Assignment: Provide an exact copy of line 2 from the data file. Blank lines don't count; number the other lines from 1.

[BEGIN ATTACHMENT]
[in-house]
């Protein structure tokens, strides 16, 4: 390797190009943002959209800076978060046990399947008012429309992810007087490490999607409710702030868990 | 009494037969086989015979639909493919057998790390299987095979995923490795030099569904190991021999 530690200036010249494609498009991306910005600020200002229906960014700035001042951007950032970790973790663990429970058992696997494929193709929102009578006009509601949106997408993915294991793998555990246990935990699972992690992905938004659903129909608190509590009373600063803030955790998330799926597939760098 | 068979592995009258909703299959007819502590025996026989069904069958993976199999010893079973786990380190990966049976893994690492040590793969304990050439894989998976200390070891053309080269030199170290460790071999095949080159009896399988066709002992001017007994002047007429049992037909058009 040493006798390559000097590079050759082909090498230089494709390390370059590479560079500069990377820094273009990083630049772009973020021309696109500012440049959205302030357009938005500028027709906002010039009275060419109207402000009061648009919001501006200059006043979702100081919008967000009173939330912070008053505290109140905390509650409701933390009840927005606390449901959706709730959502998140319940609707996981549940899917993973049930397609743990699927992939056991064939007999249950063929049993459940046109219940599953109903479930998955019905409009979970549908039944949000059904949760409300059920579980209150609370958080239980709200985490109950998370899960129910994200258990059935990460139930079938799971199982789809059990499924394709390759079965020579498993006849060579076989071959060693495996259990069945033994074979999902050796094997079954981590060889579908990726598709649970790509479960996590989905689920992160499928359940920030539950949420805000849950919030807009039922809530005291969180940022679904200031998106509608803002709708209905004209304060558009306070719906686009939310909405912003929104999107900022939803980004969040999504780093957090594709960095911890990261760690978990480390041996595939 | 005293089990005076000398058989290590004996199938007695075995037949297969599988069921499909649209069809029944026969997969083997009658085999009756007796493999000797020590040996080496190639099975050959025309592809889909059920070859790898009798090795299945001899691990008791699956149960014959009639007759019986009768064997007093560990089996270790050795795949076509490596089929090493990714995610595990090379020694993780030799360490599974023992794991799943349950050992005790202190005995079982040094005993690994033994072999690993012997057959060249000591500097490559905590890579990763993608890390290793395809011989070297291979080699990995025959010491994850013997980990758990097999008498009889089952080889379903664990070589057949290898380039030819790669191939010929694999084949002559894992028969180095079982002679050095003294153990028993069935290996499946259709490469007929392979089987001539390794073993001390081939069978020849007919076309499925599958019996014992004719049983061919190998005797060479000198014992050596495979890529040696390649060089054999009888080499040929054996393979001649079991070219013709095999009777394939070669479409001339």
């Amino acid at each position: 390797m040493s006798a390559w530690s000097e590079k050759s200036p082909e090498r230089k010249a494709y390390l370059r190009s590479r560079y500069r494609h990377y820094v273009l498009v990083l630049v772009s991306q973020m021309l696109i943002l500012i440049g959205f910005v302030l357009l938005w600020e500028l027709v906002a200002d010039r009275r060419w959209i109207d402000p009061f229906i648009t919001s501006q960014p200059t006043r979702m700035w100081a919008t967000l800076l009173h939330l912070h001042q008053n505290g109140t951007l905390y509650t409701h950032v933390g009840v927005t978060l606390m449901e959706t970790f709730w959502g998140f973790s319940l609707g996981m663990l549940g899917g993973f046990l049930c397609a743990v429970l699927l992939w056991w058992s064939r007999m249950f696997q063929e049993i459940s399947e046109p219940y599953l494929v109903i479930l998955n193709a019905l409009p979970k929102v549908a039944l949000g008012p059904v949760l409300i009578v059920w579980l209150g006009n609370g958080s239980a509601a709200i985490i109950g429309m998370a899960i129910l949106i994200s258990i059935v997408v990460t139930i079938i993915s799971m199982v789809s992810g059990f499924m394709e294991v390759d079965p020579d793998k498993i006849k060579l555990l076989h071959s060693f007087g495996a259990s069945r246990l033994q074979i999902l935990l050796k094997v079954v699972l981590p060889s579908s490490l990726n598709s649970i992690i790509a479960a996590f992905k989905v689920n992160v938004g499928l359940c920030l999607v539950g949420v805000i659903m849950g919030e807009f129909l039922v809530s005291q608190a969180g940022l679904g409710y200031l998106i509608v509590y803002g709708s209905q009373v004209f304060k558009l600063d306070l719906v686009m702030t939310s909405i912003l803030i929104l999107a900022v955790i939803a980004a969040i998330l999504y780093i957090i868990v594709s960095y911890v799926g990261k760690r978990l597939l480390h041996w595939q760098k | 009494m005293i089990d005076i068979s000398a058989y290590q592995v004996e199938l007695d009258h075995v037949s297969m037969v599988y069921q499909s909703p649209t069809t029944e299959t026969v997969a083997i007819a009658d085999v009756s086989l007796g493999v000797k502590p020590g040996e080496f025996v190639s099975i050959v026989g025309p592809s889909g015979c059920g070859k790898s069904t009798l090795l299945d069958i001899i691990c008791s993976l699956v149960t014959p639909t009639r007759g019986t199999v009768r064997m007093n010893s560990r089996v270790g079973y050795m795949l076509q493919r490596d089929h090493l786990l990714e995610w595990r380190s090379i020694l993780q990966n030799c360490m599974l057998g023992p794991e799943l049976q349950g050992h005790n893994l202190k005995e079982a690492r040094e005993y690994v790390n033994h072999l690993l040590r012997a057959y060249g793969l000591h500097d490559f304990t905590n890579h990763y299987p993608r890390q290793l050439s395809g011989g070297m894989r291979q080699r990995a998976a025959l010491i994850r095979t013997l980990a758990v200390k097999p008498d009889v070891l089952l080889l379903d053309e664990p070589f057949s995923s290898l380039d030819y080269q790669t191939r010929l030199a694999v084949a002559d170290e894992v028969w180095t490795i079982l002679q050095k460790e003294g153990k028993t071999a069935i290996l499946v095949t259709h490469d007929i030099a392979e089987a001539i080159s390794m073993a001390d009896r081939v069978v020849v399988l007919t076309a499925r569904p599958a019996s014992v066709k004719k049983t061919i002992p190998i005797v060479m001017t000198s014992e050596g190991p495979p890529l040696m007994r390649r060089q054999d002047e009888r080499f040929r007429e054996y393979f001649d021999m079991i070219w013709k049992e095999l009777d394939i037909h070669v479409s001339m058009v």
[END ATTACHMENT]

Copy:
């Protein structure tokens, strides 16, 4: 390797190009943002959209800076978060046990399947008012429309992810007087490490999607409710702030868990 | 009494037969086989015979639909493919057998790390299987095979995923490795030099569904190991021999 530690200036010249494609498009991306910005600020200002229906960014700035001042951007950032970790973790663990429970058992696997494929193709929102009578006009509601949106997408993915294991793998555990246990935990699972992690992905938004659903129909608190509590009373600063803030955790998330799926597939760098 | 068979592995009258909703299959007819502590025996026989069904069958993976199999010893079973786990380190990966049976893994690492040590793969304990050439894989998976200390070891053309080269030199170290460790071999095949080159009896399988066709002992001017007994002047007429049992037909058009 040493006798390559000097590079050759082909090498230089494709390390370059590479560079500069990377820094273009990083630049772009973020021309696109500012440049959205302030357009938005500028027709906002010039009275060419109207402000009061648009919001501006200059006043979702100081919008967000009173939330912070008053505290109140905390509650409701933390009840927005606390449901959706709730959502998140319940609707996981549940899917993973049930397609743990699927992939056991064939007999249950063929049993459940046109219940599953109903479930998955019905409009979970549908039944949000059904949760409300059920579980209150609370958080239980709200985490109950998370899960129910994200258990059935990460139930079938799971199982789809059990499924394709390759079965020579498993006849060579076989071959060693495996259990069945033994074979999902050796094997079954981590060889579908990726598709649970790509479960996590989905689920992160499928359940920030539950949420805000849950919030807009039922809530005291969180940022679904200031998106509608803002709708209905004209304060558009306070719906686009939310909405912003929104999107900022939803980004969040999504780093957090594709960095911890990261760690978990480390041996595939 | 005293089990005076000398058989290590004996199938007695075995037949297969599988069921499909649209069809029944026969997969083997009658085999009756007796493999000797020590040996080496190639099975050959025309592809889909059920070859790898009798090795299945001899691990008791699956149960014959009639007759019986009768064997007093560990089996270790050795795949076509490596089929090493990714995610595990090379020694993780030799360490599974023992794991799943349950050992005790202190005995079982040094005993690994033994072999690993012997057959060249000591500097490559905590890579990763993608890390290793395809011989070297291979080699990995025959010491994850013997980990758990097999008498009889089952080889379903664990070589057949290898380039030819790669191939010929694999084949002559894992028969180095079982002679050095003294153990028993069935290996499946259709490469007929392979089987001539390794073993001390081939069978020849007919076309499925599958019996014992004719049983061919190998005797060479000198014992050596495979890529040696390649060089054999009888080499040929054996393979001649079991070219013709095999009777394939070669479409001339």